President Barack Obama meets with Director of National Drug Control Policy Gil Kerlikowske in the Oval Office White House Photo by Pete Souza
When the Obama administration released its 2013 Drug Control Strategy recently, drug czar Gil Kerlikowske called it a “21stcentury” approach to drug policy. “It should be a public health issue, not just a criminal justice issue,” he said.
The latest plan builds on Obama’s initial strategy outlined in 2010. Obama said then the U.S. needed “a new direction in drug policy,” and that “a well-crafted strategy is only as successful as its implementation.” Many reform advocates were hopeful the appointment of former Seattle Police Chief Kerlikowske as head of the Office of National Drug Control Policy signaled a shift in the long-lasting “war on drugs.”
But a government report released a day after the latest proposal questioned the office’s impact so far.
By Dan Christensen
The registered owner of an online Broward “news” operation contributed over $120,000 to a political group that made payments to a firm owned by Sheriff Scott Israel’s campaign manager, Amy Rose, and to her husband.
President Obama opening this year’s White House Easter Egg Roll
When the annual White House Easter Egg Hunt faced cancellation this year due to the package of mandatory budget cuts known as sequestration, the National Park Service kicked into high gear. It rescued the event — held since 1878 — with money from “corporate sponsors and the sale of commemorative wooden eggs,” according to the Washington Post.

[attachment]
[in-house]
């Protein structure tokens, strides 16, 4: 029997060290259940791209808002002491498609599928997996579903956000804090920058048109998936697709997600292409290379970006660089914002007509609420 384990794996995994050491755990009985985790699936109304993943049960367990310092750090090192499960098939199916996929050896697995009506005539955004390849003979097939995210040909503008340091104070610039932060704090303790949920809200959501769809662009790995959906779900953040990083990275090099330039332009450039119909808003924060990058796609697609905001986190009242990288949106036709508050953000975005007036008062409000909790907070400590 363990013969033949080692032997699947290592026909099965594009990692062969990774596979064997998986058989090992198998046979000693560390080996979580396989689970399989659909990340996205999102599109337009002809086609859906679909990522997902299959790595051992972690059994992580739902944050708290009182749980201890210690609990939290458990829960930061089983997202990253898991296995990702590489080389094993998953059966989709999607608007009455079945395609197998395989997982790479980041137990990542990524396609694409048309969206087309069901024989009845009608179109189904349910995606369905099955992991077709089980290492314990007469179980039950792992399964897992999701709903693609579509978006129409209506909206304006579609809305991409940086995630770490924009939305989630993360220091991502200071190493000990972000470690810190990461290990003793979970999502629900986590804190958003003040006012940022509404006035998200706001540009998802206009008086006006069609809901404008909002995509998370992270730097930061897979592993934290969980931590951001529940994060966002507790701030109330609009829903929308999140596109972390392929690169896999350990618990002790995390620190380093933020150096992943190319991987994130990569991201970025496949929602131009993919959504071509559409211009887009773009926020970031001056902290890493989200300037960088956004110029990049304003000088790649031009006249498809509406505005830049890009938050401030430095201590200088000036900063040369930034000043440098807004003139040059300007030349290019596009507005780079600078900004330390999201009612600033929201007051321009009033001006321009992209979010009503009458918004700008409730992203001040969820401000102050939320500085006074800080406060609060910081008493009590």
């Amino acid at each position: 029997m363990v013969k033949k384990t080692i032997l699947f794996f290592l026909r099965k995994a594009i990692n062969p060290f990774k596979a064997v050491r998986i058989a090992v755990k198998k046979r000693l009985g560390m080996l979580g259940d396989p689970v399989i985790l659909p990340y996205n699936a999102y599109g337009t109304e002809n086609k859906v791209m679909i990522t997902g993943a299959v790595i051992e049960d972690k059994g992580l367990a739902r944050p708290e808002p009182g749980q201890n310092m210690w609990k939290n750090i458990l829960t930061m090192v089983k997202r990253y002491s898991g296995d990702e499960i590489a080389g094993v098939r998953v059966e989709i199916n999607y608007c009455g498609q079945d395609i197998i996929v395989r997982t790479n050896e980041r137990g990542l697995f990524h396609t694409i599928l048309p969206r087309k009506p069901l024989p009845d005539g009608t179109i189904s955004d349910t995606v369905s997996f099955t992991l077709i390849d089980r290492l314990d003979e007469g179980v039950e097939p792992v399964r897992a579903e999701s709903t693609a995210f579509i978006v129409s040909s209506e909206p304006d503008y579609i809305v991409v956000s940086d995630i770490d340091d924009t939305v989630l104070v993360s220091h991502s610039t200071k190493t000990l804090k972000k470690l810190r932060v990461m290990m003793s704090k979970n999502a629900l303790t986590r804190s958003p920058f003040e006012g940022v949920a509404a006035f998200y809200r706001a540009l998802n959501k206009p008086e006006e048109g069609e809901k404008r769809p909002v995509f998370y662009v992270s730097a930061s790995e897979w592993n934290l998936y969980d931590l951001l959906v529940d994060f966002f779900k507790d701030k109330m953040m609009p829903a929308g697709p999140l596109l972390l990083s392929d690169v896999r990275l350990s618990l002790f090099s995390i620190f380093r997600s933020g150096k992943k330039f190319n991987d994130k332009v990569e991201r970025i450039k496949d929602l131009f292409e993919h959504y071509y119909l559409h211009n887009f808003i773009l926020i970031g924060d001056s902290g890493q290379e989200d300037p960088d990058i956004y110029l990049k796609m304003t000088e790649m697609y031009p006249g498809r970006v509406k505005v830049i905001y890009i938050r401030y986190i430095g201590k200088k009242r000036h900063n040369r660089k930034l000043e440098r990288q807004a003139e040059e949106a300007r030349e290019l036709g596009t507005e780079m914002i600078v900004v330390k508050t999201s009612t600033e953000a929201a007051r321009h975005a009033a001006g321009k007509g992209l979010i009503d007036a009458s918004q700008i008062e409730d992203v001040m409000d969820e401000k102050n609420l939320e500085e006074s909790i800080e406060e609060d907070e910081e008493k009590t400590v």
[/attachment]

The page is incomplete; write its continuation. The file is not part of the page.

The nation’s airline passengers also caught a break last month when Congress passed (and President Obama quickly signed) a bill allowing the Federal Aviation Administration to shift some funds and halt the furloughs of air traffic controllers that had been blamed for long flight delays around the country.
In mid-April, Kansas passed a law asserting that federal gun regulations do not apply to guns made and owned in Kansas. Under the law, Kansans could manufacture and sell semi-automatic weapons in-state without a federal license or any federal oversight.
Put on a sex registry for the offense of public nudity as a minor. Harassed by neighbors out of a home and banned from a homeless shelter because of an offense committed at age 15.
The New York-based research group Human Rights Watch issued an extensive report Wednesday on the life-shattering consequences of putting minors on sex registries for offenses — sometimes shockingly mild offenses — for the rest of their lives.